There are houses in beautiful settings that try to disappear into the landscape. Others like to perch on a prominent spot and lord over all they survey. This one — a holiday home on a big, beautiful semi-rural plot on the side of Steenberg in Cape Town — does neither.
Its solid masses seem to emerge from the ground and assert themselves unapologetically. Yet the indigenous gardens around its edges blend with the natural fynbos so that it looks as though it is being reclaimed by nature. It is undeniably there, but somehow it doesn’t seem like an imposition. Parts of it form big, monolithic blocks and others are almost pavilion-like — glass-sided, so you can see all the way through the house from one side to the other — but even they have heavylooking roofs.
An oversailing canopy seems to rest on one section but float above another, overlapping. In many ways, the house has no obvious “face”. It twists around, without a clear front or back. It’s a house that, from the moment you see it, prompts questions. Why does it have those angles? Why doesn’t the floating roof touch the roof below? Why is it even oversailing? But that’s the point. “It’s a bit of a mystery,” says its architect, Chris van Niekerk. There’s a sort of randomness about the way the parts of the house have been assembled, intuitively “like a child playing with blocks”. It has a pleasing, comfortable composition, but it doesn’t explain itself or seem to comply with any “rigid and ordered” logic. This arrangement was loosely inspired by the “rocky crest” of the mountains behind the house, which has a fragmented, almost geometric quality.
“It almost looks like [something that] could have been built by a person,” says Van Niekerk. It gives the mountains a hint of something ancient and primordial with which he wanted to connect. That look of something assembled, but not premeditated. The way its appeal short-circuits the rational mind is part of its magic. In fact, you might even say that the house meets that landscape halfway, adding a new dimension to your experience of it. Its strong presence, rather than being an imposition in the natural setting, comes across as a kind of intervention that completes it. Designed with enough sensitivity and insight, a house like this can make you see and appreciate the landscape in a way that you couldn’t have before it was there.
It is arranged in a horseshoe shape, which creates a courtyard with a swimming pool sheltered from the wind. “The living room is a big pavilion with a big, heavy concrete roof over it,” says Van Niekerk. On either side of this central space, which includes the kitchen, are two bedrooms: one with a study alongside it nestled into the mountainside, and then the main bedroom on the other, projecting out where the site slopes downward. Here, you will find the only section of the house that is double storey, which adds to the impression that it is emerging from the landscape. You enter from below, following a gravel path that leads to the front door and a staircase. There’s another guest bedroom downstairs and various services. Although the rather open brief asked for a concrete house, in the end Van Niekerk didn’t build it entirely from concrete. He used it just for the roof and columns, but went to great lengths to match the other materials he used, so the house looks like a single, unified object.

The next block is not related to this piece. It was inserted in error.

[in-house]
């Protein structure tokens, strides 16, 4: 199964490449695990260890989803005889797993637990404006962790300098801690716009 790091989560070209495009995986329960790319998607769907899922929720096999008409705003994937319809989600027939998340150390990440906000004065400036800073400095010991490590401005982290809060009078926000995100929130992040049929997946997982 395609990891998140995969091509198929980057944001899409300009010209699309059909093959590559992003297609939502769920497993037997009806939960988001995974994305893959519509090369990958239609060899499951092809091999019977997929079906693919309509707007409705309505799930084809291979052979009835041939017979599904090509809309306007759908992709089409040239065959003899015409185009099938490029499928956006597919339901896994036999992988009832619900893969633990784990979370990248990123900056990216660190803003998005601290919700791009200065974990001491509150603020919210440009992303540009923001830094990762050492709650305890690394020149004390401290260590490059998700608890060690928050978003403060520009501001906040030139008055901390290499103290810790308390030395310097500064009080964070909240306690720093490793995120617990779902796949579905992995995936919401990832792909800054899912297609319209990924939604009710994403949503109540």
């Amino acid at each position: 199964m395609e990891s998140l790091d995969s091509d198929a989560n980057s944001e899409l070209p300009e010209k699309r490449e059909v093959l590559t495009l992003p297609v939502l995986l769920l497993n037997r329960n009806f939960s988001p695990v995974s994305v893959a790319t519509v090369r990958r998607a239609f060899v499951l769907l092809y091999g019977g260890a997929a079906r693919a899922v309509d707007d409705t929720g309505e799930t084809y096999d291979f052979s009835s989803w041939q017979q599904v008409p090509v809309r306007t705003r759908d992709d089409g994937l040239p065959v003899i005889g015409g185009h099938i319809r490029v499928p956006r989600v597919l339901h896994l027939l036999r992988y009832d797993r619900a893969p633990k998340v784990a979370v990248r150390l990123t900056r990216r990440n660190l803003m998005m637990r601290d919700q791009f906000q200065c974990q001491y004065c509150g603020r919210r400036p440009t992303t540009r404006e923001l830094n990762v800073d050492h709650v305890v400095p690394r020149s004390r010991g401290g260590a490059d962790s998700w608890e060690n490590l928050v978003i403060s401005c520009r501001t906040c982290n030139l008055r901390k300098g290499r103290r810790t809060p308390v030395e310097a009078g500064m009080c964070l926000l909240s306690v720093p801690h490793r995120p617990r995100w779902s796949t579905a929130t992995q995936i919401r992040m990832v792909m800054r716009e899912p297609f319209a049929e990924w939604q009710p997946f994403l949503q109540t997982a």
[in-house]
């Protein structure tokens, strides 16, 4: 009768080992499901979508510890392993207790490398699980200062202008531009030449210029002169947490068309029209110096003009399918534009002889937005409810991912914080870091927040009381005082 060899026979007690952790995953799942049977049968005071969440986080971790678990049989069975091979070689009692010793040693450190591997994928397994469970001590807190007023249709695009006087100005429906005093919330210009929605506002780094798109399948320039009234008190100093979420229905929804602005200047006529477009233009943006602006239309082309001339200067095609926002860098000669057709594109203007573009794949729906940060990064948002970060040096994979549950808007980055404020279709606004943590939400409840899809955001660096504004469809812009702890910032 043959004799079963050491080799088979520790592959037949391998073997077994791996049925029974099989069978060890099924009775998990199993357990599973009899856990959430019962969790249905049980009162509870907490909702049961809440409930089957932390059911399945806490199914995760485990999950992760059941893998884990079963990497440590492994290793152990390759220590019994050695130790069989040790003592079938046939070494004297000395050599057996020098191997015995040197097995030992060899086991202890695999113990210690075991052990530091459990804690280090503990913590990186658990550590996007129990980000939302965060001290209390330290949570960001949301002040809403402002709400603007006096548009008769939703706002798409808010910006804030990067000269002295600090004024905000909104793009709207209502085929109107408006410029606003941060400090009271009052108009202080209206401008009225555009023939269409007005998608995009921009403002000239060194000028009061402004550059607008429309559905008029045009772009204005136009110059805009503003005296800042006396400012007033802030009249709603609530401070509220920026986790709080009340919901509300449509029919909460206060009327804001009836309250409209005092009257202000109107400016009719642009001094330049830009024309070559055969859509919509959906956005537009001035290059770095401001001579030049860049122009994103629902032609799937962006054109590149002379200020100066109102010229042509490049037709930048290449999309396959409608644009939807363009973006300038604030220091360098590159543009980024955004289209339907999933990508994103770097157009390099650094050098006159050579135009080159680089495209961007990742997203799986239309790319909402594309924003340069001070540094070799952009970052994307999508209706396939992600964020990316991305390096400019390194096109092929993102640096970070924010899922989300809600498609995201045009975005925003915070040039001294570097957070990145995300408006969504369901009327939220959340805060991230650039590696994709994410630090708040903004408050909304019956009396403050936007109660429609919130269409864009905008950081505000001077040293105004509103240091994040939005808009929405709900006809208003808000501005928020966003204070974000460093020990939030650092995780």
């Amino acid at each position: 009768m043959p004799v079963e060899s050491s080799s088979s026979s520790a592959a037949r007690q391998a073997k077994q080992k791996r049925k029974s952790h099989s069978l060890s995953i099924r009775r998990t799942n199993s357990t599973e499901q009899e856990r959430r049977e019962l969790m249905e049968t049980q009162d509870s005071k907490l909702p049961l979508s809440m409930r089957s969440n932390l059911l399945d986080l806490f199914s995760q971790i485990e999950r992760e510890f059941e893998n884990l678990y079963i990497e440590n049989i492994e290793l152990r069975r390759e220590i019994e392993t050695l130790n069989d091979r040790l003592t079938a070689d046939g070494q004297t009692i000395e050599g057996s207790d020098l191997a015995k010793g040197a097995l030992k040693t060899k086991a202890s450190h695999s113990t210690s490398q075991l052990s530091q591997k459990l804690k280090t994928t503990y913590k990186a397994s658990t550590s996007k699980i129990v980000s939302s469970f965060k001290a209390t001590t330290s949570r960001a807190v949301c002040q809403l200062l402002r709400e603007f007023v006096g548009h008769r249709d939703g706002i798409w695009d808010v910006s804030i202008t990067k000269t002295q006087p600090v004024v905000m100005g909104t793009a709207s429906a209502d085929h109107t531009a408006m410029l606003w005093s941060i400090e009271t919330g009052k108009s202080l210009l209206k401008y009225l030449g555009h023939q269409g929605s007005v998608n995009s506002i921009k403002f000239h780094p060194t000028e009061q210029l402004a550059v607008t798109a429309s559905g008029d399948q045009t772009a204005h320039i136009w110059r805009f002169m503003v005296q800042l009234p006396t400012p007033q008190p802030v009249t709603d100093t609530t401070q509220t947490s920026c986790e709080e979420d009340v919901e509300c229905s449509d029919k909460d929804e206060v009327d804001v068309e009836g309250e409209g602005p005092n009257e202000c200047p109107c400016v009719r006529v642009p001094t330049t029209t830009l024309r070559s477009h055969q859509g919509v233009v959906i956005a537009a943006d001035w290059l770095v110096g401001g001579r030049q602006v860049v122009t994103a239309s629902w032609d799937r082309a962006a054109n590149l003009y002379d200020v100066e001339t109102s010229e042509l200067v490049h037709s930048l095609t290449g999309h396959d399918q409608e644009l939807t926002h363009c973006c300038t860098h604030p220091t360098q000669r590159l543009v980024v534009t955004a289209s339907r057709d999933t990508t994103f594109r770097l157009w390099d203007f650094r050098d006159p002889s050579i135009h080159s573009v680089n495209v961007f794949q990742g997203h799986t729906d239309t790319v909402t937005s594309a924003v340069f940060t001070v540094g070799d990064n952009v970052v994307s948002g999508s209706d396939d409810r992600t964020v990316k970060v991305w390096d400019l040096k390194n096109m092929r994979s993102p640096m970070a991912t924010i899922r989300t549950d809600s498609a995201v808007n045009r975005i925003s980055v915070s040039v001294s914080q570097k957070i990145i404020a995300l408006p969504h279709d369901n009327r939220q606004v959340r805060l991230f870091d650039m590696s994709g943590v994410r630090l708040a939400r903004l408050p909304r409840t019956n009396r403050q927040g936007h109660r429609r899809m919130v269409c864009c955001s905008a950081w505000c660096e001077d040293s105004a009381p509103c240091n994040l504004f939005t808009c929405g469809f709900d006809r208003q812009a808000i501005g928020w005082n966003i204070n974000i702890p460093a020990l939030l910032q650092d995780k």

The walls are brick — deliberately roughly laid to create an uneven surface — covered with a lime mixture to create another finish that is pretty much the same colour as the roof. The granite for the floors is, once again, “exactly the same colour tone as the concrete and the walls”. Especially from inside, having solid walls in such a beautiful landscape might seem counterintuitive. The site has beautiful views towards False Bay and Table Mountain, and yet some of the rooms deliberately turn away from them. But there’s a good reason for that.
“What’s the point of having the view everywhere?” Van Niekerk asks, by way of explanation. To make the views special, he reasons, “you conceal [others] at times”. Once again, this is a kind of architecture that concerns itself not with the view itself but with the experience of the view. “You have to go to a certain place to see the view,” he explains, which brings a more considered or concentrated quality to the experience of looking out. “When you want to see outside, you see outside in the most profound way,” he adds.
Van Niekerk has gone to great lengths to reconsider the design of the windows with this in mind, designing frameless devices to make them all but disappear. In the main en-suite bathroom, the window is more like a big opening in the wall than a traditional window, and in the living room and downstairs bedroom the windows “step off the floor ledge”, so they appear not to be there at all. Light also plays an important role in the experience of the house. While the finishes are all remarkably consistent, the quality of the light varies from room to room, creating a variety of moods and tones.
It’s almost as though the house is a device that makes you reconsider first principles. It returns a sense of ritual even to everyday experiences such as taking a bath or glancing out the window, which brings a kind of poetry to life itself.